The most recent iteration is sometimes termed chief health information officer. This role typically involves managing larger teams who work on all the domains noted above, but also may include leading multidisciplinary informatics teams including pharmacy, research or nursing. CHIOs may also be distinguished by their role in helping to determine organizational strategy as members of a more senior executive team. Regardless of title, a CMIO's role continues to evolve over time from that of a physician liaison to an executive leader.

Diane Hunt, MD. Chief Health Information Officer (and former CMIO) of Deaconess Health System (Evansville, Ind.): Over the last 10 or so years, the role of the CMIO has changed dramatically. Back when I moved into clinical informatics as a specialty, I was seen as the physician liaison who could get doctors engaged and excited about the transformation to an electronic health record.

Once we got over that hurdle, the CMIO role grew to include the job of finding ways to optimize the use of various clinical software solutions and developing new and innovative ways to improve the business of caring for patients. Recently, over the last two to three years, we have evolved once again to be much more strategically focused. I no longer spend my days working in the EHR and analyzing workflows or clinical decision support build. We now have a seat at the table for most health system initiatives, generally from both the clinical informatics and data analytics perspectives.

Data has become the key to our organization's success, and as a health system CMIO it is the responsibility of our team to ensure we implement workflows and tools that allow us to accurately collect, visualize and ultimately analyze that data. It has been a fun ride, and I definitely look forward to seeing how we continue to adapt to changes in the healthcare world moving forward.

Allen Hsiao, MD. Yale New Haven (Conn.) Health and Yale School of Medicine: There are arguably few roles that have changed and evolved over the last decade as much as that of the chief medical information officer. For many of us, we started off as the uber physician champion for EHRs, willing to take some time away from clinical care to help usher in a new era where doctors and nurses weren't jockeying for the paper chart, or worse, couldn't even locate it in time for a patient visit, to where healthcare data is now all digitized.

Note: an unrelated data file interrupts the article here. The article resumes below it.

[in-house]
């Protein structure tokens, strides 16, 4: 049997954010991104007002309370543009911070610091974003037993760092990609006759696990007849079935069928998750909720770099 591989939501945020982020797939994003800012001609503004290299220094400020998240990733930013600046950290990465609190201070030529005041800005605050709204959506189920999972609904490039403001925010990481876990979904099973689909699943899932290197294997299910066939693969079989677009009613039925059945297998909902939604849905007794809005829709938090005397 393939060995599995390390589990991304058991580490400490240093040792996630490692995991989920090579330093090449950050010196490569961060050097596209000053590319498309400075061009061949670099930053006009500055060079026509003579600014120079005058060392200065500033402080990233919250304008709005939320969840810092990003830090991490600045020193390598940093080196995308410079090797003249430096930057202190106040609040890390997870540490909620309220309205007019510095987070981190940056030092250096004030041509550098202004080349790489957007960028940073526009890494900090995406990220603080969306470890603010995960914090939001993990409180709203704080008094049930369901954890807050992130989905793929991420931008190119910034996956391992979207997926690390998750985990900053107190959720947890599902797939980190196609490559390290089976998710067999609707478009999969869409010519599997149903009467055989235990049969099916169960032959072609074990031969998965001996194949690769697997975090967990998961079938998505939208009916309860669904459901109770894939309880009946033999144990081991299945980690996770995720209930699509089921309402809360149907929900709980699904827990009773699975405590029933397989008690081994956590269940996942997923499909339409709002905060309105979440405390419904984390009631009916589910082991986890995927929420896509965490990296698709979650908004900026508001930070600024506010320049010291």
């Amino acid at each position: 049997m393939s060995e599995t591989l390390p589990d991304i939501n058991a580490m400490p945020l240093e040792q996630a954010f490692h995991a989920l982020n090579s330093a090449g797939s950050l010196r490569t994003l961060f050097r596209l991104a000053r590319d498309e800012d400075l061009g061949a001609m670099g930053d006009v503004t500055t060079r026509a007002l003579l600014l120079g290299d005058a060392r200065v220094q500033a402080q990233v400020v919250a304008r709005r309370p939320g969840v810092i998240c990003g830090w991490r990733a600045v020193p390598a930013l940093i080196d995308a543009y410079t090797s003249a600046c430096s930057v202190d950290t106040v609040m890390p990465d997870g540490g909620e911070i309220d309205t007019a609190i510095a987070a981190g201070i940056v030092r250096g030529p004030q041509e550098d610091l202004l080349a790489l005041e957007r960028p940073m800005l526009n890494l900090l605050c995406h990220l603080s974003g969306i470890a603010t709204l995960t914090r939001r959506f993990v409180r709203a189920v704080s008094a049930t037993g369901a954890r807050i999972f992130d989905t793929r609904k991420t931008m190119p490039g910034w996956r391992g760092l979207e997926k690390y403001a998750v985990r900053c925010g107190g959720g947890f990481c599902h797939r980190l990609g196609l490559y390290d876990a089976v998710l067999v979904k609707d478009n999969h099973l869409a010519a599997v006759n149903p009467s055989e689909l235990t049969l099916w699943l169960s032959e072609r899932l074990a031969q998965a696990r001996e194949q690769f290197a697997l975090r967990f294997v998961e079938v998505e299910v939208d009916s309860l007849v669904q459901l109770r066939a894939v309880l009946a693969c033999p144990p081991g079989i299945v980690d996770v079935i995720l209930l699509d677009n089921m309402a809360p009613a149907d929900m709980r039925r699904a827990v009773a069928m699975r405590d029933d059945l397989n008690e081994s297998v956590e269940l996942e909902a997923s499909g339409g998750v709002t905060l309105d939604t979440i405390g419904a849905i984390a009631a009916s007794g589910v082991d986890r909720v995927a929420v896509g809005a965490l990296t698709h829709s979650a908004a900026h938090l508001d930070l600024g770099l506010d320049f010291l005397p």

Now CMIOs are focused on a few things: how we can better refine and optimize EHRs to be easier to use and minimize clicks and chart bloat; advancing clinical decision support to be increasingly sophisticated and comprehensive (so the system can identify opportunities to improve care, taking into account variables, results, social determinants of health and even genomics); how to transform data into information; and identify ways we can automate tasks to save clinicians time.

The transition from paper to EHRs hasn't been easy or smooth — and there is still much to do to improve and refine systems to make them easier for physicians to use, especially to be compliant with compliance and regulatory rules, Cures Act, etc. — but we now have the digital foundation in place to really begin to improve patient care, and the delivery of it, in ways that we couldn't have dreamed before. And I believe CMIOs will be — and need to be — right in the thick of that important work.

Maia Hightower, MD. Chief Digital Technology Officer of University of Chicago Medicine (and a former CMIO): What has changed the most about the role of CMIO in recent years is the variability in the scope of responsibilities of the CMIO by organization. Each CMIO has shaped the role to meet organizational needs matched with individual strengths. The core responsibilities of the CMIO remain the same, including optimizing the EHR experience for providers. In addition, many CMIOs have expanded into the broader digital transformation ecosystem, including digital transformation strategy, digital health, data and analytics, AI and population health.

Julie Hollberg, MD. Emory Healthcare (Atlanta): As multiple healthcare markets consolidate, many of us are leading EMR transitions from one vendor to another, which involves change management on a much larger scale than smaller implementations within our own institutions.